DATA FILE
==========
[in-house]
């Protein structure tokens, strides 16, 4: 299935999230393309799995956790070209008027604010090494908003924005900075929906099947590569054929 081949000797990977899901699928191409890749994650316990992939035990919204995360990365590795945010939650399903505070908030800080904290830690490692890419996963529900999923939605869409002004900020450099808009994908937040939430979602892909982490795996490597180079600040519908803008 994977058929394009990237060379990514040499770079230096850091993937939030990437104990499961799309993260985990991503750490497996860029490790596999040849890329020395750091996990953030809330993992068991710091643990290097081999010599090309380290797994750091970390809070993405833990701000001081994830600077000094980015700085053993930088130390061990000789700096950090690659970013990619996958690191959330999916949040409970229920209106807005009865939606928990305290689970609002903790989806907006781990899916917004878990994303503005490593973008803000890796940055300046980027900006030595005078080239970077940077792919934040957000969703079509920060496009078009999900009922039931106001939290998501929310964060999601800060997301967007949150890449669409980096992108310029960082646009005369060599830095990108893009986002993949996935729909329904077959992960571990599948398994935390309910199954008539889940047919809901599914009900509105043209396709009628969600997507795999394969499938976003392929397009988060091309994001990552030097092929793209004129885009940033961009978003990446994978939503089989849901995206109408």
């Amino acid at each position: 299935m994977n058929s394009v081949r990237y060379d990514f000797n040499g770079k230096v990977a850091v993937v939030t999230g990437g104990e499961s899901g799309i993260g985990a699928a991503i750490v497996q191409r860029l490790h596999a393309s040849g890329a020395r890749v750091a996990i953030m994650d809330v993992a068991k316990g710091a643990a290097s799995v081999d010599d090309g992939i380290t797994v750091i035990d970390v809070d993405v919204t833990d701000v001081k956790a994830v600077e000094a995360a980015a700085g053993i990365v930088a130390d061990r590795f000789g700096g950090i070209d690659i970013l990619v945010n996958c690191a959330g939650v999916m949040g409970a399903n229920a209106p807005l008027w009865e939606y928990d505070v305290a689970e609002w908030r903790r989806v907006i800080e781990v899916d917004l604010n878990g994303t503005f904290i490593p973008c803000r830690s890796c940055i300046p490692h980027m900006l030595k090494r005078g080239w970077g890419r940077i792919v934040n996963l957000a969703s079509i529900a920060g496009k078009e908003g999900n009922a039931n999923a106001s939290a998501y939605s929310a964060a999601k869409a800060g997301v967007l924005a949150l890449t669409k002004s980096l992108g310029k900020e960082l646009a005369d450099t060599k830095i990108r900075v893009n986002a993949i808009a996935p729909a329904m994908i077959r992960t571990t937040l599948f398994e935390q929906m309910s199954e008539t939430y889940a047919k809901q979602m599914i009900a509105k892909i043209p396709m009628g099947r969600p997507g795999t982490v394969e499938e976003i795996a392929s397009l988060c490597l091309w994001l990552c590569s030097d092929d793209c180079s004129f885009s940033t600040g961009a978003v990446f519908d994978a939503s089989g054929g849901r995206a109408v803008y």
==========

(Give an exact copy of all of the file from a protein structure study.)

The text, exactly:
[in-house]
């Protein structure tokens, strides 16, 4: 299935999230393309799995956790070209008027604010090494908003924005900075929906099947590569054929 081949000797990977899901699928191409890749994650316990992939035990919204995360990365590795945010939650399903505070908030800080904290830690490692890419996963529900999923939605869409002004900020450099808009994908937040939430979602892909982490795996490597180079600040519908803008 994977058929394009990237060379990514040499770079230096850091993937939030990437104990499961799309993260985990991503750490497996860029490790596999040849890329020395750091996990953030809330993992068991710091643990290097081999010599090309380290797994750091970390809070993405833990701000001081994830600077000094980015700085053993930088130390061990000789700096950090690659970013990619996958690191959330999916949040409970229920209106807005009865939606928990305290689970609002903790989806907006781990899916917004878990994303503005490593973008803000890796940055300046980027900006030595005078080239970077940077792919934040957000969703079509920060496009078009999900009922039931106001939290998501929310964060999601800060997301967007949150890449669409980096992108310029960082646009005369060599830095990108893009986002993949996935729909329904077959992960571990599948398994935390309910199954008539889940047919809901599914009900509105043209396709009628969600997507795999394969499938976003392929397009988060091309994001990552030097092929793209004129885009940033961009978003990446994978939503089989849901995206109408």
């Amino acid at each position: 299935m994977n058929s394009v081949r990237y060379d990514f000797n040499g770079k230096v990977a850091v993937v939030t999230g990437g104990e499961s899901g799309i993260g985990a699928a991503i750490v497996q191409r860029l490790h596999a393309s040849g890329a020395r890749v750091a996990i953030m994650d809330v993992a068991k316990g710091a643990a290097s799995v081999d010599d090309g992939i380290t797994v750091i035990d970390v809070d993405v919204t833990d701000v001081k956790a994830v600077e000094a995360a980015a700085g053993i990365v930088a130390d061990r590795f000789g700096g950090i070209d690659i970013l990619v945010n996958c690191a959330g939650v999916m949040g409970a399903n229920a209106p807005l008027w009865e939606y928990d505070v305290a689970e609002w908030r903790r989806v907006i800080e781990v899916d917004l604010n878990g994303t503005f904290i490593p973008c803000r830690s890796c940055i300046p490692h980027m900006l030595k090494r005078g080239w970077g890419r940077i792919v934040n996963l957000a969703s079509i529900a920060g496009k078009e908003g999900n009922a039931n999923a106001s939290a998501y939605s929310a964060a999601k869409a800060g997301v967007l924005a949150l890449t669409k002004s980096l992108g310029k900020e960082l646009a005369d450099t060599k830095i990108r900075v893009n986002a993949i808009a996935p729909a329904m994908i077959r992960t571990t937040l599948f398994e935390q929906m309910s199954e008539t939430y889940a047919k809901q979602m599914i009900a509105k892909i043209p396709m009628g099947r969600p997507g795999t982490v394969e499938e976003i795996a392929s397009l988060c490597l091309w994001l990552c590569s030097d092929d793209c180079s004129f885009s940033t600040g961009a978003v990446f519908d994978a939503s089989g054929g849901r995206a109408v803008y």